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Calling From Landlines To Mobiles Will Be 85 Percent Cheaper

Max 'Beast from the East' Smolaks covers open source, public sector, startups and technology of the future at TechWeekEurope. If you find him looking lost on the streets of London, feed him coffee and sugar.

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Appeal tribunal rules that the price of ringing a mobile phone from a landline should fall faster and further

The wholesale price of calling mobile phones from a landline is set to fall 85 percent by April 2015, according to a decision by the Competition Appeals Tribunal (CAT).

Vodafone, O2 and Everything Everywhere all appealed against Ofcom’s landmark decision last April to reduce mobile termination rates over the next three years. But the Competition Commission has decided the opposite should happen, and that the rates should come down further and faster.

The move will shave an estimated £800 million off Britain’s phone bills, The Guardian found.

More talk, less money

If the CAT decision is upheld, the cap on mobile termination rates would mean the cost of calls per minute would fall from 4.18p to just 0.65p.

Vodafone has warned that in some cases, the cuts would actually mean higher costs for service users. It is likely that mobile network providers will try to compensate for lost revenues by penalising their less well-off customers, withdrawing subsidies for pay-as-you-go handsets.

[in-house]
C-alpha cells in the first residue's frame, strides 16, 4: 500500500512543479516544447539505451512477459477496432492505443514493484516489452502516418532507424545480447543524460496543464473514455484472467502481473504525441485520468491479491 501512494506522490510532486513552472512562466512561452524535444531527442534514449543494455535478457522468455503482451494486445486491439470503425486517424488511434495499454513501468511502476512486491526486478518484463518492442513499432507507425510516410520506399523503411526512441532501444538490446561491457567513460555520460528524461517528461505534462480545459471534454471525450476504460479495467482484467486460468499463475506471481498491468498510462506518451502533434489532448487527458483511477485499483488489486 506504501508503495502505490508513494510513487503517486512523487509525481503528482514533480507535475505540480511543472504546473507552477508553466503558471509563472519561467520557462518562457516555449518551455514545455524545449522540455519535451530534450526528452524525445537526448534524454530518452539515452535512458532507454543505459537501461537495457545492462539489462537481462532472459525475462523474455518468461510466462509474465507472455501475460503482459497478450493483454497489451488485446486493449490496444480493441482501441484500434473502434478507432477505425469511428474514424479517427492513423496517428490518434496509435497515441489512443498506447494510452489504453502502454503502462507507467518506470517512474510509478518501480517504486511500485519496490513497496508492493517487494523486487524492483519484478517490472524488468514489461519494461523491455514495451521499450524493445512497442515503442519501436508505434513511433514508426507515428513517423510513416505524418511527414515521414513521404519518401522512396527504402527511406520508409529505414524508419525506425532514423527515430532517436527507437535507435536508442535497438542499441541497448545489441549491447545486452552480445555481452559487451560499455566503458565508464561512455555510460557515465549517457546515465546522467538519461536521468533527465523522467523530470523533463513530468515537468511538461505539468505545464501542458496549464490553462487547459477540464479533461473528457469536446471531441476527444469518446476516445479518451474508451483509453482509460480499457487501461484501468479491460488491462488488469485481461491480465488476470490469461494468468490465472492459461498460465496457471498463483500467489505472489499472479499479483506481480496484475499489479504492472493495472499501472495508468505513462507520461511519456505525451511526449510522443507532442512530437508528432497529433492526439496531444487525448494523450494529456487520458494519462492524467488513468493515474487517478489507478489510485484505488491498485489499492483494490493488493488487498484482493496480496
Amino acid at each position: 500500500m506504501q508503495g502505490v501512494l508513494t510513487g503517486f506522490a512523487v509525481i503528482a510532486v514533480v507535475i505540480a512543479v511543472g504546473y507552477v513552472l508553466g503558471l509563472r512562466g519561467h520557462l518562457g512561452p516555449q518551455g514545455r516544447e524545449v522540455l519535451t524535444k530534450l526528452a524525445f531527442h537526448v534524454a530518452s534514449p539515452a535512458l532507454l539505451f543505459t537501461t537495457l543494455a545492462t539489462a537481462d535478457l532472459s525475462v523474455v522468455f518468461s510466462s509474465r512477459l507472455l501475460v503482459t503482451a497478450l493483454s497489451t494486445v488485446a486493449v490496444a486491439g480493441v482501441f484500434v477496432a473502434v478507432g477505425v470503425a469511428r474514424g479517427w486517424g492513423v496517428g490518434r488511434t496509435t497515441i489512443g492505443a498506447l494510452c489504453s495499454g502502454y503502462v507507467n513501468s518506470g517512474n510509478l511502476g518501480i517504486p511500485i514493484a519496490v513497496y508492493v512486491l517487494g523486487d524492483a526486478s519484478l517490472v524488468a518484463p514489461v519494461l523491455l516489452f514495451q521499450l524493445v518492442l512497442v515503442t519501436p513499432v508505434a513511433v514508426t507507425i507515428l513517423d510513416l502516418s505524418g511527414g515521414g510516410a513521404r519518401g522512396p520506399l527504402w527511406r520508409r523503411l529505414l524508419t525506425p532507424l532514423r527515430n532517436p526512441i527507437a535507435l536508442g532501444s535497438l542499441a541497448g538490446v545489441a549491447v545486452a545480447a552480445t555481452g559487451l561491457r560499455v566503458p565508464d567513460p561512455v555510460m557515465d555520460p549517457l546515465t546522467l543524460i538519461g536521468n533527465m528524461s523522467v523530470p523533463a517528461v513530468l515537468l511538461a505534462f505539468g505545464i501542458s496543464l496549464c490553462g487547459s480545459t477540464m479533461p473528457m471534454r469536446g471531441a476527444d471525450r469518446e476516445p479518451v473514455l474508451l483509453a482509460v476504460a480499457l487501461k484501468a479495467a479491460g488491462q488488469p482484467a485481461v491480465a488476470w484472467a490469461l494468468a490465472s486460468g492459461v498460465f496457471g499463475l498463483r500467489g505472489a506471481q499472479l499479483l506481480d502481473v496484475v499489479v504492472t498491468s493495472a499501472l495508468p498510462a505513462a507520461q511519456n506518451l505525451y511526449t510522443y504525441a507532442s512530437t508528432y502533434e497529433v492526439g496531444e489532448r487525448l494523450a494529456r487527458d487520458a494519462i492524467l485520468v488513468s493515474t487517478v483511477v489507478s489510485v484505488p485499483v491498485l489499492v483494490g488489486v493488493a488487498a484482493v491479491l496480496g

The company also accused fixed line companies like BT and Virgin Media of raising prices at a time when their own costs are falling. Since the cuts started coming into effect last year, BT has increased its line rental charges twice.

Other companies are more positive about the decision. “This determination suggests the competition and consumer benefits made possible by Ofcom’s move to reduce mobile termination rates are here to stay. This is good news for phone users – both fixed and mobile,” says a post on Terminate the Rate campaign (headed by Three and BT) Website.

An appeal against the CAT ruling is still possible, but it looks pretty certain that one way or another, mobile termination rates will go down.